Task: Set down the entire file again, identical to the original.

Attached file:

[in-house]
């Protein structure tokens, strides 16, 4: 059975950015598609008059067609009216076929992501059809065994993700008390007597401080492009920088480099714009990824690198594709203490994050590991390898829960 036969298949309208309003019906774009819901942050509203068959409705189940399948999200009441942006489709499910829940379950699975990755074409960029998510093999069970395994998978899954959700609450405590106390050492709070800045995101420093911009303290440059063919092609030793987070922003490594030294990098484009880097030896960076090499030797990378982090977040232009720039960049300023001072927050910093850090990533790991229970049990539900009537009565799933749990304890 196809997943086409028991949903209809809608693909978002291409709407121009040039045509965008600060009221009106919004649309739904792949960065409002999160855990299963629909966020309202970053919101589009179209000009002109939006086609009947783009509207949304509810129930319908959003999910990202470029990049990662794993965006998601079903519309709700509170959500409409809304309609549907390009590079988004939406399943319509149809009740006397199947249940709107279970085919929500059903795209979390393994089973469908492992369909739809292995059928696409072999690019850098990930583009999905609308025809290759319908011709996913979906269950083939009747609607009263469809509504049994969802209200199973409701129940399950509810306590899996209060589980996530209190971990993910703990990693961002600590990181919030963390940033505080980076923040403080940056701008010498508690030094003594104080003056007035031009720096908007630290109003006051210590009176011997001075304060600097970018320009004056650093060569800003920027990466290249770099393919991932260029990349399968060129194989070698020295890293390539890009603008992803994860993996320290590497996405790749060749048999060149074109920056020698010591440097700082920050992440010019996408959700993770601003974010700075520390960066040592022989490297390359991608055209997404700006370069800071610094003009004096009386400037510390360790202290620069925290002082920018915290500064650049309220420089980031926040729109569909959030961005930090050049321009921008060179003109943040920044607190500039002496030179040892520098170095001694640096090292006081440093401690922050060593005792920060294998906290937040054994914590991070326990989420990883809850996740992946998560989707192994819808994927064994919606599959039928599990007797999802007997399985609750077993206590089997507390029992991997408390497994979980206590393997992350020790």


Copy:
[in-house]
């Protein structure tokens, strides 16, 4: 059975950015598609008059067609009216076929992501059809065994993700008390007597401080492009920088480099714009990824690198594709203490994050590991390898829960 036969298949309208309003019906774009819901942050509203068959409705189940399948999200009441942006489709499910829940379950699975990755074409960029998510093999069970395994998978899954959700609450405590106390050492709070800045995101420093911009303290440059063919092609030793987070922003490594030294990098484009880097030896960076090499030797990378982090977040232009720039960049300023001072927050910093850090990533790991229970049990539900009537009565799933749990304890 196809997943086409028991949903209809809608693909978002291409709407121009040039045509965008600060009221009106919004649309739904792949960065409002999160855990299963629909966020309202970053919101589009179209000009002109939006086609009947783009509207949304509810129930319908959003999910990202470029990049990662794993965006998601079903519309709700509170959500409409809304309609549907390009590079988004939406399943319509149809009740006397199947249940709107279970085919929500059903795209979390393994089973469908492992369909739809292995059928696409072999690019850098990930583009999905609308025809290759319908011709996913979906269950083939009747609607009263469809509504049994969802209200199973409701129940399950509810306590899996209060589980996530209190971990993910703990990693961002600590990181919030963390940033505080980076923040403080940056701008010498508690030094003594104080003056007035031009720096908007630290109003006051210590009176011997001075304060600097970018320009004056650093060569800003920027990466290249770099393919991932260029990349399968060129194989070698020295890293390539890009603008992803994860993996320290590497996405790749060749048999060149074109920056020698010591440097700082920050992440010019996408959700993770601003974010700075520390960066040592022989490297390359991608055209997404700006370069800071610094003009004096009386400037510390360790202290620069925290002082920018915290500064650049309220420089980031926040729109569909959030961005930090050049321009921008060179003109943040920044607190500039002496030179040892520098170095001694640096090292006081440093401690922050060593005792920060294998906290937040054994914590991070326990989420990883809850996740992946998560989707192994819808994927064994919606599959039928599990007797999802007997399985609750077993206590089997507390029992991997408390497994979980206590393997992350020790």